Companies Torn Between Price Hikes and Frugal Consumers

Nestle said its earnings in the third quarter were helped by an ability to raise prices. The company's products include coffee, chocolate bars, and Purina pet products. The prices of many of the agricultural commodities it uses in its goods have risen sharply this year.

McDonald's (MCD) reported earnings recently as well, and announced it will increase the cost to consumers of some of its most popular products.

Many companies are now faced with the need to increase prices, while their frugal consumers remain cautious about spending due to the fallout of the recession.

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Firms that rely on agricultural commodities have especially difficult margin issues. The price of corn is up 70% since June, in large part because of a smaller-than-expected U.S. crop and a fall-off in Russian crop yield. And, the price of corn, a key feed ingredient for cattle, has begun to increase the price of meat. Soy bean and wheat prices have also moved sharply higher.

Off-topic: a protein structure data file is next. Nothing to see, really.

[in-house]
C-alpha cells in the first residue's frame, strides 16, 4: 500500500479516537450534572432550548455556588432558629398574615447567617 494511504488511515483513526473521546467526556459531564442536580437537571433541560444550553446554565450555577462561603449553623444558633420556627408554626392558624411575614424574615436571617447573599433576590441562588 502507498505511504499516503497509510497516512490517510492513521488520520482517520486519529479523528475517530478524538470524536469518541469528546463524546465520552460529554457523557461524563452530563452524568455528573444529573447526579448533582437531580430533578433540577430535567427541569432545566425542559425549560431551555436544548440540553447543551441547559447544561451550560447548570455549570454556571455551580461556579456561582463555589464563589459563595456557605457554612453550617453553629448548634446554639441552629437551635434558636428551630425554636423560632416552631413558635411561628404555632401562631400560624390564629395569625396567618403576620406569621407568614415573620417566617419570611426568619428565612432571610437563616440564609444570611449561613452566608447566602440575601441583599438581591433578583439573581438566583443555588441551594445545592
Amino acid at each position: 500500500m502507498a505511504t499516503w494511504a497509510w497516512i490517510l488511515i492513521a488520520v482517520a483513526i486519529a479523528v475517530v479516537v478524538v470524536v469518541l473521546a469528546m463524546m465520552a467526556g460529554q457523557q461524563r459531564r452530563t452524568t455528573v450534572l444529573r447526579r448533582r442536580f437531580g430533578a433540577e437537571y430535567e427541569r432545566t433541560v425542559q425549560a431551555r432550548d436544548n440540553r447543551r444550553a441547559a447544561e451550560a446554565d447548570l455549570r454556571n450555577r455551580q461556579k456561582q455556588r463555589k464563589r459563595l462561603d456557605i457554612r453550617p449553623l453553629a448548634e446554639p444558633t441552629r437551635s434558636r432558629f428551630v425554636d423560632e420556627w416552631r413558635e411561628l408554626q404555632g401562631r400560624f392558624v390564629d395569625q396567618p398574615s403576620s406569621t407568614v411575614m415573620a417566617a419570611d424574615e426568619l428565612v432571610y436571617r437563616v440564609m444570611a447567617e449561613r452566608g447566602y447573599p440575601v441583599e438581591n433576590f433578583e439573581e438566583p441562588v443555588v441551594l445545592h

Firms from McDonald's to General Mills (GIS) are up against the same problem. They want to pass the cost increases they are experiencing onto consumers. This may not work in many markets where consumer demand remains weak. Emerging markets that have experienced economic rebounds may be better able to handle price increases. But companies that sell their commodity-based products largely in the U.S. face particular problems.

The problem is not confined to companies that use agricultural products. Metal costs, including gold and silver, have soared. The price of "rare earth" metals have increased sharply on news that China, which produces over 90% of these metals, may cut supplies to the West.

Some of this price margin pressure will show up in third-quarter earnings. Fourth-quarter numbers could be profoundly affected as the results of months of commodity price rises hit the ability of companies to maintain P&L margins. The reluctant consumer may be as critical to the earnings of companies like McDonald's as anything else.